Finite Fields Module

Modeling of Galois (finite) fields. The GF function creates classes which implements Galois (finite) fields of prime order whereas the GF256 class implements the the GF(2^8) field with characteristic 2.

All fields work the same: instantiate an object from a field to get hold of an element of that field. Elements implement the normal arithmetic one would expect: addition, multiplication, etc.

Defining a field:

>>> Zp = GF(19)

Defining field elements:

>>> x = Zp(10)
>>> y = Zp(15)
>>> z = Zp(1)

Addition and subtraction (with modulo reduction):

>>> x + y
>>> x - y

Bitwise xor for field elements:

>>> z ^ z
>>> z ^ 0
>>> 1 ^ z


>>> x**3

Square roots can be found for elements based on GF fields with a Blum prime modulus (see GF() for more information):

>>> x.sqrt()

Field elements from different fields cannot be mixed, you will get a type error if you try:

>>> Zq = GF(17)
>>> z = Zq(2)
>>> x + z
Traceback (most recent call last):
TypeError: unsupported operand type(s) for +: 'GFElement' and 'GFElement'

The reason for the slightly confusing error message is that x and z are instances of two different classes called GFElement.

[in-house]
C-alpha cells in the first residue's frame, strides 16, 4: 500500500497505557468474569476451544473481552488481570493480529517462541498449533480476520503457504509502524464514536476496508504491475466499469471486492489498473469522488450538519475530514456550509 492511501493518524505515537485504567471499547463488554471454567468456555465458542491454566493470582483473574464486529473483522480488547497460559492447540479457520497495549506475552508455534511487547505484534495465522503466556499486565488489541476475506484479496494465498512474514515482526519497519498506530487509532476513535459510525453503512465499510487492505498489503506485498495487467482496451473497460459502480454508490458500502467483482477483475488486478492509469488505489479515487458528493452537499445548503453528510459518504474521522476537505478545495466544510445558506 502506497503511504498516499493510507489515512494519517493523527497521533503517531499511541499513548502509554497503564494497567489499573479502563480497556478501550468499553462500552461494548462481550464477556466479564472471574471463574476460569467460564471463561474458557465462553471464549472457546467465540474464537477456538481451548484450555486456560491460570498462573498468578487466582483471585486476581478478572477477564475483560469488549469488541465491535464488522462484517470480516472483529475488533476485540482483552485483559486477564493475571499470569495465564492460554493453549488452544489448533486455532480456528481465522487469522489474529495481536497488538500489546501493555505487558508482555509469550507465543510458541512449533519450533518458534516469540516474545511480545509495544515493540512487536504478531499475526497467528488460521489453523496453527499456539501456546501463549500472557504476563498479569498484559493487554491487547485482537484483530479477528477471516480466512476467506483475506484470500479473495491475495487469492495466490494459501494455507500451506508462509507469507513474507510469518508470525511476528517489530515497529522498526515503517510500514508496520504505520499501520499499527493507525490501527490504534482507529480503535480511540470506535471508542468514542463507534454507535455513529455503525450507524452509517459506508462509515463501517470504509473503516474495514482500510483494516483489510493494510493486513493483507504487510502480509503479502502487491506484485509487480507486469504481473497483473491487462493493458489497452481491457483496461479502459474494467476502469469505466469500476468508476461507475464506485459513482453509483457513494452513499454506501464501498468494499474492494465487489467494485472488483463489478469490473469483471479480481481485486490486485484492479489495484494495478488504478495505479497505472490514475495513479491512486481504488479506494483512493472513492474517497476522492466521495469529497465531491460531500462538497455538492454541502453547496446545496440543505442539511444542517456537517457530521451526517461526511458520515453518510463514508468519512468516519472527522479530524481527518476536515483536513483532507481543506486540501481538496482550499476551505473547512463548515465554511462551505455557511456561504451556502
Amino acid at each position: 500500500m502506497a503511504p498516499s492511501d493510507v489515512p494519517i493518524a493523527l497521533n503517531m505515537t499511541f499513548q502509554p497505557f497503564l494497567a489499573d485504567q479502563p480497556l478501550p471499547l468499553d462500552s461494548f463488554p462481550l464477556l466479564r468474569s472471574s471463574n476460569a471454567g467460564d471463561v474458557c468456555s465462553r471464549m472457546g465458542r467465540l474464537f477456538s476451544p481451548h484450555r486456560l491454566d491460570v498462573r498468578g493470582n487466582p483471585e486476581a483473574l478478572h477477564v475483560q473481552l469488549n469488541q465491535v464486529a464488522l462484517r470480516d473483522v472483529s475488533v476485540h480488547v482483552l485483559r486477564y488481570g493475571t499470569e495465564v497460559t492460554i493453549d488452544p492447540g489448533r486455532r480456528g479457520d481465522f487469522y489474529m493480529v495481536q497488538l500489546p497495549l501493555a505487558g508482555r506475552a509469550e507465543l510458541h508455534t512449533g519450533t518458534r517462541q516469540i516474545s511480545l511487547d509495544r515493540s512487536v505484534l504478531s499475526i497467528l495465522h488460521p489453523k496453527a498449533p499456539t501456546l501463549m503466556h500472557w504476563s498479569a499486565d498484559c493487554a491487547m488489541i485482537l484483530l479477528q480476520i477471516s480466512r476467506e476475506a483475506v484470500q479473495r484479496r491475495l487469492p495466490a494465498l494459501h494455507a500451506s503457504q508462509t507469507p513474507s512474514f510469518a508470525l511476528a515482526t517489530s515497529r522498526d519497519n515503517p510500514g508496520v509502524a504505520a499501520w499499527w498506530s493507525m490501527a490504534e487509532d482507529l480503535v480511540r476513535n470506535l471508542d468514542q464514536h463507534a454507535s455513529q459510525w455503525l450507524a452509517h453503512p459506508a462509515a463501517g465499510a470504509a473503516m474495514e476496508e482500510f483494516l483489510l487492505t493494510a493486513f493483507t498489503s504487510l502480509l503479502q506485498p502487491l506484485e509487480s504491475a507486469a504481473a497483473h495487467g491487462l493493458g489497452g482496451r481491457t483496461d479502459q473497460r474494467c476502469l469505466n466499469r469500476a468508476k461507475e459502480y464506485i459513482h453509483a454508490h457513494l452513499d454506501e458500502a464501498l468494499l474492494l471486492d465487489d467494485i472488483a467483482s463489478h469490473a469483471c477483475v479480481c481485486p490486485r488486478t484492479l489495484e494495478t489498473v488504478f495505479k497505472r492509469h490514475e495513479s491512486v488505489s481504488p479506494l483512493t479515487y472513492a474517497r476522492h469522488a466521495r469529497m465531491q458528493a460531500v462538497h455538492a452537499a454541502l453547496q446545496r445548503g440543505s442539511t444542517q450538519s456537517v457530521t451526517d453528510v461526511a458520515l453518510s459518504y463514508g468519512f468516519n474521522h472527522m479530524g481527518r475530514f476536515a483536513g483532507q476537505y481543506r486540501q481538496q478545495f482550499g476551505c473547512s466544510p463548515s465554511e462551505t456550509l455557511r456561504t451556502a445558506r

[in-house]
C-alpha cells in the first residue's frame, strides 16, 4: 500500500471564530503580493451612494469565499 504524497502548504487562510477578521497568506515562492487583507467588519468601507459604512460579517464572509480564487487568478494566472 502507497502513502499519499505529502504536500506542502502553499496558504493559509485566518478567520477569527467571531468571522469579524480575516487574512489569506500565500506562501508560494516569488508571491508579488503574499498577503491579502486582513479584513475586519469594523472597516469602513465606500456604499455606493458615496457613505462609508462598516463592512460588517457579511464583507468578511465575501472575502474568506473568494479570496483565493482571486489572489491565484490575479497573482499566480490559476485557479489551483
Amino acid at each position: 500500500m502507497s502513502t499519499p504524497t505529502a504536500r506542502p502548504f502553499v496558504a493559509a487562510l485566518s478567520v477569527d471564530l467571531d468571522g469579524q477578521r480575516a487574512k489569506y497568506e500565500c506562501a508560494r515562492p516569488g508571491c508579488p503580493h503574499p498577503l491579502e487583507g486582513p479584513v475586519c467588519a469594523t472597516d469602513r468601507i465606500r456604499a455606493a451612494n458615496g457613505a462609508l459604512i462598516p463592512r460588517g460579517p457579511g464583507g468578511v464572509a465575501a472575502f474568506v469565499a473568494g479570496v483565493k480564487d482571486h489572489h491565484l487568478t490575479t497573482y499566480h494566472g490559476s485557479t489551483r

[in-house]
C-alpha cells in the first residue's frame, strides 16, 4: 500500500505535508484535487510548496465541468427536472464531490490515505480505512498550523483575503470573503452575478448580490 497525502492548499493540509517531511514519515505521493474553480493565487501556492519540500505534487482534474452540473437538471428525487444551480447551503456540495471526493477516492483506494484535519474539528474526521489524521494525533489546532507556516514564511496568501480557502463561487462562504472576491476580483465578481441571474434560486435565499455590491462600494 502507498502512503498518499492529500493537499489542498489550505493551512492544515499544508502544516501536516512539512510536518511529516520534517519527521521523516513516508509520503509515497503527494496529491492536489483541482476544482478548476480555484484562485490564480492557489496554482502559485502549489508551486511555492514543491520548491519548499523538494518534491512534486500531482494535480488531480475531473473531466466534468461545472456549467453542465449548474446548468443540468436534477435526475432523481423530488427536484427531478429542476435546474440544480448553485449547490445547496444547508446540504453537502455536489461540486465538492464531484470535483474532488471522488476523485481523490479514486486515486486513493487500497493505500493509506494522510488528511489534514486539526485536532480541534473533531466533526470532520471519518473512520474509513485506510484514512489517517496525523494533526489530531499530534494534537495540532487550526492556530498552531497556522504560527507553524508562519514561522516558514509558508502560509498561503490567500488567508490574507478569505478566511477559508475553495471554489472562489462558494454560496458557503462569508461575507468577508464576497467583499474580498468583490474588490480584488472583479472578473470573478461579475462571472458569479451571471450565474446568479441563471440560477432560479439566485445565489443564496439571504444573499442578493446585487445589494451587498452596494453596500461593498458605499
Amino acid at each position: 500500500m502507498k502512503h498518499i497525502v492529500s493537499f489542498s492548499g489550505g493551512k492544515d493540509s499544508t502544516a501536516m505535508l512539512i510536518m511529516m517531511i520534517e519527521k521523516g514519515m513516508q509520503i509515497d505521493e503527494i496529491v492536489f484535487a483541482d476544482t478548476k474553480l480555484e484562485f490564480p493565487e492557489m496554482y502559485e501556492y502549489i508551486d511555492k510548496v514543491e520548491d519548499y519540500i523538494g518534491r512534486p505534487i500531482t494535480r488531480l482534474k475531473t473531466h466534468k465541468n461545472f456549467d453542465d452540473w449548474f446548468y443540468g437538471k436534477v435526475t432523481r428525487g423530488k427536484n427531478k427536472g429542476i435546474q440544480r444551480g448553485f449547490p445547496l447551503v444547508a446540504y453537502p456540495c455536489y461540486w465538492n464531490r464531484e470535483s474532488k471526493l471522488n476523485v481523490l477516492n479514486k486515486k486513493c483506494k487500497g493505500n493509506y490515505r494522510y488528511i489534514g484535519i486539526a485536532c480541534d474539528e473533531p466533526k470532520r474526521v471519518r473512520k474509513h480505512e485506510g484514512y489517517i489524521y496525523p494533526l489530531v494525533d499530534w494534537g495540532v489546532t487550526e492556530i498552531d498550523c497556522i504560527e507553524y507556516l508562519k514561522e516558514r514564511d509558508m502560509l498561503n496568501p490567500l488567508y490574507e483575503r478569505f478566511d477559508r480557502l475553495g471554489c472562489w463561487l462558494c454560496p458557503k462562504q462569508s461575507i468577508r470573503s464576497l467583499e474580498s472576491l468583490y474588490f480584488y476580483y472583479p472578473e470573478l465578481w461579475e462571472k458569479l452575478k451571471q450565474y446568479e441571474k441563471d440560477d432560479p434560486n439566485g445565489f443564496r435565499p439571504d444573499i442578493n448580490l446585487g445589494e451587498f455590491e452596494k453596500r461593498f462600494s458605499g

class viff.field.FieldElement

Common base class for elements.

class viff.field.GF256(value)

Models an element of the GF(2^8) field.

Inheritance diagram of GF256


Field modulus, always 256.


Subtraction and exclusive-or. Since GF(2^8) has characteristic 2, these two operations are identical to addition.


Add this and another GF256 element.

>>> GF256(0x01) + GF256(0x01)
>>> GF256(0x01) + GF256(0x02)

Adding integers works too, the other operand is coerced into a GF256 element automatically:

>>> GF256(0x01) + 1



Equality testing.

Testing for equality with integers works as expected:

>>> GF256(10) == 10

Extract integer value from the field element.

>>> int(GF256(10))


Raises ZeroDivisionError if trying to inverse the zero element.


Multiply this and another GF256.

>>> GF256(0) * GF256(47)
>>> GF256(2) * GF256(3)
>>> GF256(16) * GF256(32)



Truth value testing.

Returns False if this element is zero, True otherwise. This allows GF256 elements to be used directly in Boolean formula:

>>> bool(GF256(0))
>>> bool(GF256(1))
>>> x = GF256(1)
>>> not x



Generate a Galois (finite) field with the given modulus.

The modulus must be a prime:

>>> Z23 = GF(23) # works
>>> Z10 = GF(10) # not a prime
Traceback (most recent call last):
ValueError: 10 is not a prime

A modulus of 256 is special since it returns the GF(2^8) field even though 256 is no prime:

>>> GF256 = GF(256)
>>> print GF256(1)

Please note, that if you wish to calculate square roots, the modulus must be a Blum prime (congruent to 3 mod 4):

>>> Z17 = GF(17) # 17 % 4 == 1, so 17 is no Blum prime
>>> x = Z17(10)
>>> x.sqrt()
Traceback (most recent call last):
AssertionError: Cannot compute square root of {10} with modulus 17

Construct a fake field.

These fields should only be used in benchmarking. They work like any other field except that all computations will give -1 as the result:

>>> F = FakeGF(1031)
>>> a = F(123)
>>> b = F(234)
>>> a + b
>>> a * b
>>> a.sqrt()
>>> a.bit(100)

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